The intense appetite for energy investments and increased demand in Turkey are unlikely to be lost in the wake of the coup plot last Friday, International Energy Agency (IEA) Executive Director Fatih Birol said on Thursday. Speaking exclusively to Anadolu Agency on the impacts of the failed Turkish coup, Birol said that the steps taken by Turkey to repel long-term risks have been positive. Turkey's Central Bank said Sunday that it would cut the commission on daily liquidity options for banks to zero as well as provide them with unlimited liquidity to maintain the efficient functioning of the financial markets.
"It will be better if these steps are supported with market-friendly structural reforms," Birol added. He said that one of Turkey's biggest objectives is to increase energy investments. "Two points need to be considered in energy investments. First, energy projects are long term projects, and second the fundamentals regarding the energy sector in the country have to be taken into account," he said. He added that is no evidence of change in Turkey's fundamentals from the point of view of investors as the economy is experiencing what many countries consider an enviable growth rate.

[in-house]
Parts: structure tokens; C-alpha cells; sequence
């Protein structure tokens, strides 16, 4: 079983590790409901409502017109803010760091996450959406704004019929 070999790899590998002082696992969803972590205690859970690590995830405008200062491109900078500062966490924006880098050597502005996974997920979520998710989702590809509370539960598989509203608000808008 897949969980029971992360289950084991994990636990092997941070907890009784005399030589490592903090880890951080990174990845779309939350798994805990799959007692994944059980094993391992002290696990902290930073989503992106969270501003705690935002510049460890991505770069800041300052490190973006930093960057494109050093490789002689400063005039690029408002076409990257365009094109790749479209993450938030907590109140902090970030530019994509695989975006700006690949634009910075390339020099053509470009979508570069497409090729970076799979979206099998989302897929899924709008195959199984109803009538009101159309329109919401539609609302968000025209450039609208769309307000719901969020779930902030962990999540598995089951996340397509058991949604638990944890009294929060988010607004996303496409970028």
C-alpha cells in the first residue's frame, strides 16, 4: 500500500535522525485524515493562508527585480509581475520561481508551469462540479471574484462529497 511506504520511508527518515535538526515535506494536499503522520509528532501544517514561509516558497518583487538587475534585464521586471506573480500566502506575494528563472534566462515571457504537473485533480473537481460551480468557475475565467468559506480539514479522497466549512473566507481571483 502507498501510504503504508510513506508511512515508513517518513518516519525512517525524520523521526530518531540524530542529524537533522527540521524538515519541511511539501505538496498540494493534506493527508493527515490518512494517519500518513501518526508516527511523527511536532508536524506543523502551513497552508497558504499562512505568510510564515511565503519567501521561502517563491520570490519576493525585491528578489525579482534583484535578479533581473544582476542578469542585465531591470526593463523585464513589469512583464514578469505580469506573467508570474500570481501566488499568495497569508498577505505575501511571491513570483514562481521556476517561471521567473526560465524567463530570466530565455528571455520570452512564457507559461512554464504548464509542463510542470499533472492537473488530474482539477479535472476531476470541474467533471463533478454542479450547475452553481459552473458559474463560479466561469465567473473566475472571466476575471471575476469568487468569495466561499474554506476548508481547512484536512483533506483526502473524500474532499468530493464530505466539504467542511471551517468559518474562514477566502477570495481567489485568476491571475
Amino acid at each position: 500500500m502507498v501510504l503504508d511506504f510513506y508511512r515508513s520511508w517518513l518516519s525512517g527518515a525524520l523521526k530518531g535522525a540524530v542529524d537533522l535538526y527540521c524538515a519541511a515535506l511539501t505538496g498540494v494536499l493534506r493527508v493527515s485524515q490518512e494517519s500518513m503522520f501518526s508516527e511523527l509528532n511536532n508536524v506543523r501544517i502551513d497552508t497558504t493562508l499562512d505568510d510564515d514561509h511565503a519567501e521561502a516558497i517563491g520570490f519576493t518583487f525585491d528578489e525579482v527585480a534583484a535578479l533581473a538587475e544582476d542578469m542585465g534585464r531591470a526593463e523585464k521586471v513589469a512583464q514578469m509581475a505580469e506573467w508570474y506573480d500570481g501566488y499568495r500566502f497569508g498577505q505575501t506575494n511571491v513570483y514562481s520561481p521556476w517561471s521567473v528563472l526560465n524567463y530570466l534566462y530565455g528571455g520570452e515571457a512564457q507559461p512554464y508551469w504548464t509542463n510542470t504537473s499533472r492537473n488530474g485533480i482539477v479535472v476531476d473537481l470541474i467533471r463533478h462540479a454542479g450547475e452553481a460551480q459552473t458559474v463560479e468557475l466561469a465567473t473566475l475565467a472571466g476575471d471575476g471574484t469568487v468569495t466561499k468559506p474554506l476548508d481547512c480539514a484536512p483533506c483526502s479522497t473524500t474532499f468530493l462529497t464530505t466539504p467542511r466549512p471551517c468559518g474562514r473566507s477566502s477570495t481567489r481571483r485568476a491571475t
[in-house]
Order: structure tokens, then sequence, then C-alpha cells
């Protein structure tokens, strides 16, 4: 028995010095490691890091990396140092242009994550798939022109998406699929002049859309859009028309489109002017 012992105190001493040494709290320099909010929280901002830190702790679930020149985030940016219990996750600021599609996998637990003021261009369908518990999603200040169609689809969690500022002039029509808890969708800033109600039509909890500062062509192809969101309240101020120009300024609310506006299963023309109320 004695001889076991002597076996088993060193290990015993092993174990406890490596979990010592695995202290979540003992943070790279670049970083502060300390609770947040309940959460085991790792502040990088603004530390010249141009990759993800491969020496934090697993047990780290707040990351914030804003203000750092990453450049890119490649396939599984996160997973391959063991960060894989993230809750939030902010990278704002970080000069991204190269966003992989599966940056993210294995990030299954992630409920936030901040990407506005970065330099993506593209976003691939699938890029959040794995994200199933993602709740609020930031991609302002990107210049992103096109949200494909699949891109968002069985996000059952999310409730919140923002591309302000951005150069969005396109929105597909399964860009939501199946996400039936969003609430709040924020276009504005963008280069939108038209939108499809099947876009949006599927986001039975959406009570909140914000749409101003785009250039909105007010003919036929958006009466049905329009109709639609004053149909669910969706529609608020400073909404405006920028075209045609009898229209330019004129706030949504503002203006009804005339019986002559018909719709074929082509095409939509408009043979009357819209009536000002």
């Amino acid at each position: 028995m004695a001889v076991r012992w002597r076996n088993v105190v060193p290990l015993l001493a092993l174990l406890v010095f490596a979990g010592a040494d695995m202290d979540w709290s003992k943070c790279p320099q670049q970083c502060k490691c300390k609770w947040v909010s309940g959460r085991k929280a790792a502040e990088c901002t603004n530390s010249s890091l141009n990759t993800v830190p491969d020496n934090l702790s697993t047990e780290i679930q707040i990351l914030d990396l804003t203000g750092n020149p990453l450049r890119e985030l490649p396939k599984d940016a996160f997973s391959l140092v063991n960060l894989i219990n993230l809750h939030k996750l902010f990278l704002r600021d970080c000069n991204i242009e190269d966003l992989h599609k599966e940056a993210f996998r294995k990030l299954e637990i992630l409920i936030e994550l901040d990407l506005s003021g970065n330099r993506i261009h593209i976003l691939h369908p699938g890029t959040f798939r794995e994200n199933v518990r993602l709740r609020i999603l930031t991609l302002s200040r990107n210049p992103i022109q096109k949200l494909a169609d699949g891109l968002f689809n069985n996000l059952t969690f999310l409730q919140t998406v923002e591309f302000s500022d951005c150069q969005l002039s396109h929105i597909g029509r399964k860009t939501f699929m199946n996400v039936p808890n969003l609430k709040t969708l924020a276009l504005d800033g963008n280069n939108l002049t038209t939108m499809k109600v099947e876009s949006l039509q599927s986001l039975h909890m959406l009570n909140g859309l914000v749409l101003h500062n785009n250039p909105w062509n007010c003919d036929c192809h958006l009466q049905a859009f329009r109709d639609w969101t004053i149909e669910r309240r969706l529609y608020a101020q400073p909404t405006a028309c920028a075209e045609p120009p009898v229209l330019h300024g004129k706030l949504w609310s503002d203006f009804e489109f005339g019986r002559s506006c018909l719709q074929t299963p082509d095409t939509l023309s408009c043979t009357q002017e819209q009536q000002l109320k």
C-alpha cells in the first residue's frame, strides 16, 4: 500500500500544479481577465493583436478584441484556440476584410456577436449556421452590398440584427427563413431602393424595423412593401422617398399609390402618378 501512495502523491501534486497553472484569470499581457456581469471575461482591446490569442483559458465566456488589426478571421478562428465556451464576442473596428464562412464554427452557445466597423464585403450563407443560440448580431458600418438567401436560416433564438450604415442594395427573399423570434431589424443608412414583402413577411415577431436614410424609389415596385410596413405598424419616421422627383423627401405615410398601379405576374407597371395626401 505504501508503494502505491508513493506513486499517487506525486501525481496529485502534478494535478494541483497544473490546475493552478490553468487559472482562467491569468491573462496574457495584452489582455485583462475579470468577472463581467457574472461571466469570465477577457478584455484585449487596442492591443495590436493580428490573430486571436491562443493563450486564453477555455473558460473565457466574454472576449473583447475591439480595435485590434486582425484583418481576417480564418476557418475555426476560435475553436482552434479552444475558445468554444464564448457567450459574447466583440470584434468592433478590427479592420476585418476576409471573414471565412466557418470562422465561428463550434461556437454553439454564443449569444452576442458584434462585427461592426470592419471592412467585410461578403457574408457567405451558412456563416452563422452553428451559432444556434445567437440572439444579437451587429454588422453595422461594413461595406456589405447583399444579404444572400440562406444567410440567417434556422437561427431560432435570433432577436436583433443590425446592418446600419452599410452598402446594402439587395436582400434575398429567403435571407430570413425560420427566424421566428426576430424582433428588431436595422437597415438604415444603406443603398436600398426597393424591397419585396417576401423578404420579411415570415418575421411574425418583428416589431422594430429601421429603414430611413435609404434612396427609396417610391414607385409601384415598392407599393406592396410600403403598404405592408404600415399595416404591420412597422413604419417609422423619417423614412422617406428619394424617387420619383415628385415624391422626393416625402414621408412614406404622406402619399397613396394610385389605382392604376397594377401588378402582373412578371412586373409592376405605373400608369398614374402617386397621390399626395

The International Monetary Fund (IMF) had revised Turkey's 2016 growth forecast to 3.8 percent, from 3.2 percent, according to its World Economic Outlook report published in April. The IMF expects Turkey to grow by 3.4 percent in 2017. "I think the appetite for energy investment is unlikely to be lost and the steps taken up to now are in place to increase this appetite," he said.
Turkey declared a state of emergency late Wednesday for three months in response to the coup attempt.